The "Garden" of Operation Market Garden" was not the airborne landing on Arnheim but the planned relief of the three air bridgeheads by an armored thrust. German did not make 5200 heavy tanks in 1944. They made less than 1500. 5200 were not made in the entire war. The suggestion that WWII was the war to end all wars was dubious when written by Keegan in 1989 and sen as tragically wrong in 2015. No year has passed without war somewhere on our planet. "Even Homer nods."
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on October 30, 2014
For some reason most reviews are for Churchill's book. I am reviewing Keegan's view.

I am not impressed. Old school details about the military campaigns. Very weak on politics and diplomacy. I also dislike putting Hitler totally in charge. Even Stalin is initially as an add-on character. This benefit of hindsight is annoying. The book is not really academic, no references at all. I don't like when they author uses a lot of value laden words: "Hitler is raping Czechoslovakia", but "Stalin is just aiding Hitler in Poland".

The book also has a strong European focus. In fact Japan had started war before 1939.

I am not arguing with the facts in the book, just it's style. I cannot recommend the book, unless you want an overview military history of WW2.
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on January 14, 2009
When I first caught the World War II bug, about five years ago, I was in England and quickly bought the first book I could find that looked like it could give me a good overview of the conflict: the Penguin History of the Second World War. I quickly discovered that it was written for an audience with an advanced understanding of the subject matter and soon shelved it.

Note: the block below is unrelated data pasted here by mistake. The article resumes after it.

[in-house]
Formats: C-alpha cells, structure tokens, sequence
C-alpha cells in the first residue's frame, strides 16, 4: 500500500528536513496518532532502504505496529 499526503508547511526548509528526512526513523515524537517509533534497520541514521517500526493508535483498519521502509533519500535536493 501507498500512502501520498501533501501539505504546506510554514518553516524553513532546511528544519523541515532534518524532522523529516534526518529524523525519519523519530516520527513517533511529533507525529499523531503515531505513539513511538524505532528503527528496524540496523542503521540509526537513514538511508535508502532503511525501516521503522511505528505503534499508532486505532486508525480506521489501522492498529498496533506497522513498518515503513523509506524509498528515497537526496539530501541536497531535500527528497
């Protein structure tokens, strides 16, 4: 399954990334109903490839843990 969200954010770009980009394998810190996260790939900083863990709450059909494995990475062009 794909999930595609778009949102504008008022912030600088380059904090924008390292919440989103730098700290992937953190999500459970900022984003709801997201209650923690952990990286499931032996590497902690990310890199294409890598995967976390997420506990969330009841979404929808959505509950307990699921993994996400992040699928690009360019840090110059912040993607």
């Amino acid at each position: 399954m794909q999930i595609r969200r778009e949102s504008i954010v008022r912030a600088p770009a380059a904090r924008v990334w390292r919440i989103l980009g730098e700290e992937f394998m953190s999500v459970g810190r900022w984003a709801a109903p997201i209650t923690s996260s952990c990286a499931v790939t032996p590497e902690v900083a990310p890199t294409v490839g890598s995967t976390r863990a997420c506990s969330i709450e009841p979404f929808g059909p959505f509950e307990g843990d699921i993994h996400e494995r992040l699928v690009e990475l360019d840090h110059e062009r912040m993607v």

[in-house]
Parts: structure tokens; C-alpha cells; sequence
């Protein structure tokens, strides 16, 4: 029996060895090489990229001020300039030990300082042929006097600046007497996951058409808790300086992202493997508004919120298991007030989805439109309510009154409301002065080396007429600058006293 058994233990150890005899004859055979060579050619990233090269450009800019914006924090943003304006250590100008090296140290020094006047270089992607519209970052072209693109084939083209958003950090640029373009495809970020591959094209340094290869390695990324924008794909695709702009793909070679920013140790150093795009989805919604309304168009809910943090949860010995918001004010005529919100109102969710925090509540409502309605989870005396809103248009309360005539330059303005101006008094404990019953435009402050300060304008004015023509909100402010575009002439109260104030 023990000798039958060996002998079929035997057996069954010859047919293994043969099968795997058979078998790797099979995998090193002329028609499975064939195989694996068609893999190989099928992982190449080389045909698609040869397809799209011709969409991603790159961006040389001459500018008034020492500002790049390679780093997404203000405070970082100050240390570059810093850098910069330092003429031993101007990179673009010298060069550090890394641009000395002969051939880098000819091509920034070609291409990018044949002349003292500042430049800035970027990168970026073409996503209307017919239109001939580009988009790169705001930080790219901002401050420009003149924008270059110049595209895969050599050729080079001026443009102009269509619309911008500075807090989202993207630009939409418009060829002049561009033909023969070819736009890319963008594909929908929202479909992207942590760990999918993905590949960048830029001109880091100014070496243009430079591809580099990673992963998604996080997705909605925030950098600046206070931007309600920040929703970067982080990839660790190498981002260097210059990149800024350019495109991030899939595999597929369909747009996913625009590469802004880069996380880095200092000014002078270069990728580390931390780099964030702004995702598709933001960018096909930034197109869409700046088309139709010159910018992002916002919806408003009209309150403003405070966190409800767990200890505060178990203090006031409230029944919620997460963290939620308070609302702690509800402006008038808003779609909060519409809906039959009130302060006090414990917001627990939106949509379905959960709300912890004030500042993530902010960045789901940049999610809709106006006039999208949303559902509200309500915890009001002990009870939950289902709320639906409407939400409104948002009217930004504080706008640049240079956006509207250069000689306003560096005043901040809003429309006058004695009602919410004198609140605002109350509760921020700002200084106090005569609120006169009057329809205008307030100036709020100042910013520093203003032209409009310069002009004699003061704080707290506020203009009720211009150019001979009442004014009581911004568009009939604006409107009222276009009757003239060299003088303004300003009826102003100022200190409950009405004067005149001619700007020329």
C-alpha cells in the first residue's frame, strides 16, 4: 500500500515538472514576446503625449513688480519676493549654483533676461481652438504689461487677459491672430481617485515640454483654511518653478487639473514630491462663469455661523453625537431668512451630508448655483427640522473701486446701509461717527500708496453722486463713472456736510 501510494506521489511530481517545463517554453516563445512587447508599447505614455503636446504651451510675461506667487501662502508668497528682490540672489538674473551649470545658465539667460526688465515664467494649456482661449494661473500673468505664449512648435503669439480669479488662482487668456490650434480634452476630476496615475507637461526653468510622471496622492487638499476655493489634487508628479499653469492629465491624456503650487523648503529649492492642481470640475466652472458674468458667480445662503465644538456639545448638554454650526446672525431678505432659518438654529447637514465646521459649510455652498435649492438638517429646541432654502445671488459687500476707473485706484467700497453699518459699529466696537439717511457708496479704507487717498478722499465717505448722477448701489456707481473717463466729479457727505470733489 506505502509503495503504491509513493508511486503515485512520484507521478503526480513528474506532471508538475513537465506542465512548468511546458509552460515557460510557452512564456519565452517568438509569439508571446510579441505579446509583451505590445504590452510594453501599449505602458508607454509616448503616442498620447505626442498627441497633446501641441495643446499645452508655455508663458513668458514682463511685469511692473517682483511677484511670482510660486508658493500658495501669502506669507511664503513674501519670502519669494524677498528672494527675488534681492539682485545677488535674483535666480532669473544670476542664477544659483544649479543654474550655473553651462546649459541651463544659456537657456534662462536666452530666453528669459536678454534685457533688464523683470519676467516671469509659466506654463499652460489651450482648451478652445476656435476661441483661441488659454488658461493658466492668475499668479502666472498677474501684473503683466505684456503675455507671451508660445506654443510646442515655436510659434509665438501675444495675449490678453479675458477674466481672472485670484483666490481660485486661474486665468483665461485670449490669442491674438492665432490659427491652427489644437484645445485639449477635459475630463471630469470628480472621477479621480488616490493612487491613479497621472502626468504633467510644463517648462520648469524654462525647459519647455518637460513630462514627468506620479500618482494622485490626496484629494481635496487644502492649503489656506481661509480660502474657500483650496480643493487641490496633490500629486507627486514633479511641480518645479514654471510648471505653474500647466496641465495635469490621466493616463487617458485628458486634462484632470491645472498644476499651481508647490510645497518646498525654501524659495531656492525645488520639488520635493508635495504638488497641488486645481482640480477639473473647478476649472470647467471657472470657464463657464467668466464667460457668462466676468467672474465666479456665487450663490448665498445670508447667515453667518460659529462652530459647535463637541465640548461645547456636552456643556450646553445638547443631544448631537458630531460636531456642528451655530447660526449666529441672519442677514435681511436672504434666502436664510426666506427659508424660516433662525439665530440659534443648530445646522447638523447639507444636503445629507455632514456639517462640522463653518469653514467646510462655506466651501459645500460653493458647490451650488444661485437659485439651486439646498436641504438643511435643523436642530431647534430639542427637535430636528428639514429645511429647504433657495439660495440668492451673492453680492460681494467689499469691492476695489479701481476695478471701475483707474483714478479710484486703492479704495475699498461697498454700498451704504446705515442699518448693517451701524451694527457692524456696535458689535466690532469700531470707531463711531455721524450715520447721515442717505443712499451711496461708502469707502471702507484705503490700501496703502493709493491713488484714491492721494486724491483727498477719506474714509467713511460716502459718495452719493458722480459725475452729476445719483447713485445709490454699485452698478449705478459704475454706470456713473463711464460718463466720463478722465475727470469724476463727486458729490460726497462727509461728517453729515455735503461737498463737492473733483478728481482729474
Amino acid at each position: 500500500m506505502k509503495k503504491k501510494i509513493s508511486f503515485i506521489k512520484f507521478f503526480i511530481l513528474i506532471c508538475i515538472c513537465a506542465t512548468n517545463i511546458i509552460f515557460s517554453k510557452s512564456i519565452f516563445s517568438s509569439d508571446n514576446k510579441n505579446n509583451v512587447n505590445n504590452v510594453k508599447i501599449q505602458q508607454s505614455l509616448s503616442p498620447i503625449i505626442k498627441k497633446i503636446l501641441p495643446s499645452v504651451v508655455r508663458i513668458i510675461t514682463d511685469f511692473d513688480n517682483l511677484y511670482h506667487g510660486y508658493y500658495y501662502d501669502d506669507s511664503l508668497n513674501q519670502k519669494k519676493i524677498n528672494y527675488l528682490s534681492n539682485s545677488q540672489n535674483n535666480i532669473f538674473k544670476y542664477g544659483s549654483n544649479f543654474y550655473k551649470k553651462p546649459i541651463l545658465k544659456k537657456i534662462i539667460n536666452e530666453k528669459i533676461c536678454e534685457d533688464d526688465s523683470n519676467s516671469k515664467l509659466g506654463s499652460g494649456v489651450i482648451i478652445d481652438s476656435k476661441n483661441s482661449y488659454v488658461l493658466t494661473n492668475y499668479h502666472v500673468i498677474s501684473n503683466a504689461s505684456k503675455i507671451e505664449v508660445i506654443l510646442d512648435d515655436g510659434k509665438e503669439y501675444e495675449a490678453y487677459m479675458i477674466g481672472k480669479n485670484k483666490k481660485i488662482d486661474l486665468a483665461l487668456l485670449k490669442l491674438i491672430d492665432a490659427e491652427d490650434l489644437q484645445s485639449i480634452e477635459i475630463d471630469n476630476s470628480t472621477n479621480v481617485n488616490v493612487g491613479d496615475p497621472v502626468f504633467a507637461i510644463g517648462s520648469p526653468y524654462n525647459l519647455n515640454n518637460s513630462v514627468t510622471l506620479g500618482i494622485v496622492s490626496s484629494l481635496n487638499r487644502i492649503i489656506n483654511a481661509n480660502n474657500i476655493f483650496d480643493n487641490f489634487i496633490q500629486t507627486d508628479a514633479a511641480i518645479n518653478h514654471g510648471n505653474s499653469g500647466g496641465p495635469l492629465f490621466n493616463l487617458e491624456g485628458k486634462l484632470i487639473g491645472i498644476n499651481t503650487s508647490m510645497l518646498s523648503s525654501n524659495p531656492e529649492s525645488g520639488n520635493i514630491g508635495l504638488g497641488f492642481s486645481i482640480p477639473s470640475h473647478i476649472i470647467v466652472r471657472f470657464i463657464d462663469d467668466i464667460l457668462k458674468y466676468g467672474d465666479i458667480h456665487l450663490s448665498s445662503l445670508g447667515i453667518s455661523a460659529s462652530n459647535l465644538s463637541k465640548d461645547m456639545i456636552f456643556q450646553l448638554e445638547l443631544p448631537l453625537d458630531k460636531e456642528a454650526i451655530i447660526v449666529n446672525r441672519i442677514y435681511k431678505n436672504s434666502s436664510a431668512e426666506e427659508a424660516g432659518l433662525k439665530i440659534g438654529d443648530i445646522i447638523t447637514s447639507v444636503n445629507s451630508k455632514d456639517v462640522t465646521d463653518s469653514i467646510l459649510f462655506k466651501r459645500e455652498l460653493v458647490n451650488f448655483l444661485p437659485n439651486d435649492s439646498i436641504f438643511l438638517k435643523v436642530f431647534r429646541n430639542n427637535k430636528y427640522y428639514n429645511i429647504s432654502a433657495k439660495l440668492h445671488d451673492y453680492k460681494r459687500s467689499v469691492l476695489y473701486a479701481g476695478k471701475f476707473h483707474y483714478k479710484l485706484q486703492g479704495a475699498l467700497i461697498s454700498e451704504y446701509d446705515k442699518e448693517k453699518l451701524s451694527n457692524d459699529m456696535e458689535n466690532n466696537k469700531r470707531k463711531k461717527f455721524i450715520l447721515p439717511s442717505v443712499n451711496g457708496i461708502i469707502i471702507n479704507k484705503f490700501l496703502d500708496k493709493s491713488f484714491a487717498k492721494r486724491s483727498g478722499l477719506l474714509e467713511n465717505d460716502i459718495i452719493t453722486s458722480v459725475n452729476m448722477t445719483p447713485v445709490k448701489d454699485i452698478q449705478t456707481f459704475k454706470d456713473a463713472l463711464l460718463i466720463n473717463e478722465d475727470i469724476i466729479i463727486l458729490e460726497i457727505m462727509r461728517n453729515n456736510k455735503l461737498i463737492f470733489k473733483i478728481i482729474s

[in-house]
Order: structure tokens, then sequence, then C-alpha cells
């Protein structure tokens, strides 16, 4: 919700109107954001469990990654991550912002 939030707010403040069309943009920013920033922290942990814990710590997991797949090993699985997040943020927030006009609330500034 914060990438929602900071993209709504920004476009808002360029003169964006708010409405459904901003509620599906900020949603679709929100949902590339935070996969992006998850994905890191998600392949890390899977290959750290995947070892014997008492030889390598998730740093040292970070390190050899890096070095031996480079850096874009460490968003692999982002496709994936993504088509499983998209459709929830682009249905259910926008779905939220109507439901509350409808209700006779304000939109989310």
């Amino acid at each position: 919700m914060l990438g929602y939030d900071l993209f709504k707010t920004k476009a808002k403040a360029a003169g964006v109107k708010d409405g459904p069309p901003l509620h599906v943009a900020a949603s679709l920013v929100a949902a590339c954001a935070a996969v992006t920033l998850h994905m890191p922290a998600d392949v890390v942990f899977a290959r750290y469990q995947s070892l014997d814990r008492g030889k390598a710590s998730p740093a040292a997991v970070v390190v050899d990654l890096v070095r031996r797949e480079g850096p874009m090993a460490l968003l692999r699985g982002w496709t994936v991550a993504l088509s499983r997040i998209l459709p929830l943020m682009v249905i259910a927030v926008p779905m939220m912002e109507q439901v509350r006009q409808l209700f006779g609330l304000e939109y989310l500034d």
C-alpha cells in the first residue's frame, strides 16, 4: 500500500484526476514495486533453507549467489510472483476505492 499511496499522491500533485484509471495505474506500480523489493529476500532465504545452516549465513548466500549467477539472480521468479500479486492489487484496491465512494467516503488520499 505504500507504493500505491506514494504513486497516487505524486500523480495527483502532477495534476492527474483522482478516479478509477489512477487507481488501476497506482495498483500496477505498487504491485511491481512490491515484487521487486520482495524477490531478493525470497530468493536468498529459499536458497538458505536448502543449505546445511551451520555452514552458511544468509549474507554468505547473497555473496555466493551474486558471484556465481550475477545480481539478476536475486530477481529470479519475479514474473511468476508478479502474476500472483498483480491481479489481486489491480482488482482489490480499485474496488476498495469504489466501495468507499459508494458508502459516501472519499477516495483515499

When my latest obsession emerged I sought out a more accessible read to get me up to speed on the basics. John Keegan's The Second World War fit the bill perfectly. It doesn't assume prior knowledge of the War. It opens with a brief discussion of some of the root causes, but quickly moves on to Hitler's rise to power, the Anschluss, and the invasions of Czechoslovakia and Poland. It spends just the right amount of time on each subject and includes enough maps and photographs to give some flavor without distracting the reader from the prose, which is compelling without being pulpy.

Keegan presents an epic narrative, focusing on the military campaigns and the soldiers' experiences but also addressing the impact on the lives of civilians. Highly recommended for a first-read foundation-level understanding of the conflict.
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on February 26, 2008
This is an excellent one volume telling of the Second World War, within its historical context, with a heavy emphasis on the strategic questions and decisions faced by the political and military high commands of the five major powers (Keegan doesn't consider Italy a major power). A long-time instructor at Sandhurst in Britain, Keegan brings to this work an ability to link the conflict within the historical flow of Europe and modern Asia, going as far back as time of Charlemagne, but especially emphasizing how the rise of Prussia in the 1700's led to the awful events of 1939 - 1945.

The center of the conflict, for Keegan, especially to the awful nature that led all sides to jump all in the worst war in human history, was with Hitler. While German militarism and its failure after World War I was the fuel for WWII, it simply would not have happened were it not for Hitler's fantasies of German expansion and superiority. Told in about 600 pages, the writing is tight and points, loaded with meaning are made so quickly and often so well, that the reader does not notice until later. That the Nazi's rose so quickly and led a populace so willing seemed surprising at the time, but in the context that Keegan puts it into, does not seem surprising at all.

The book is divided into five sections, with initial section chapters about the strategic dilemmas faced by the leaders of the five great powers at different phases of the war. As a result, Keegan places a heavy emphasis on strategy, command and control, supply chain management and home front economics and he makes all of that very interesting. So the reader will not get a shot by shot retelling of every battle. For example, the month long blood bath on Iwo Jima gets just a couple of paragraphs, but the reader will come away with a greater understanding of why Iwo Jima was fought, and what its fall to the Americans meant to the rest of the war.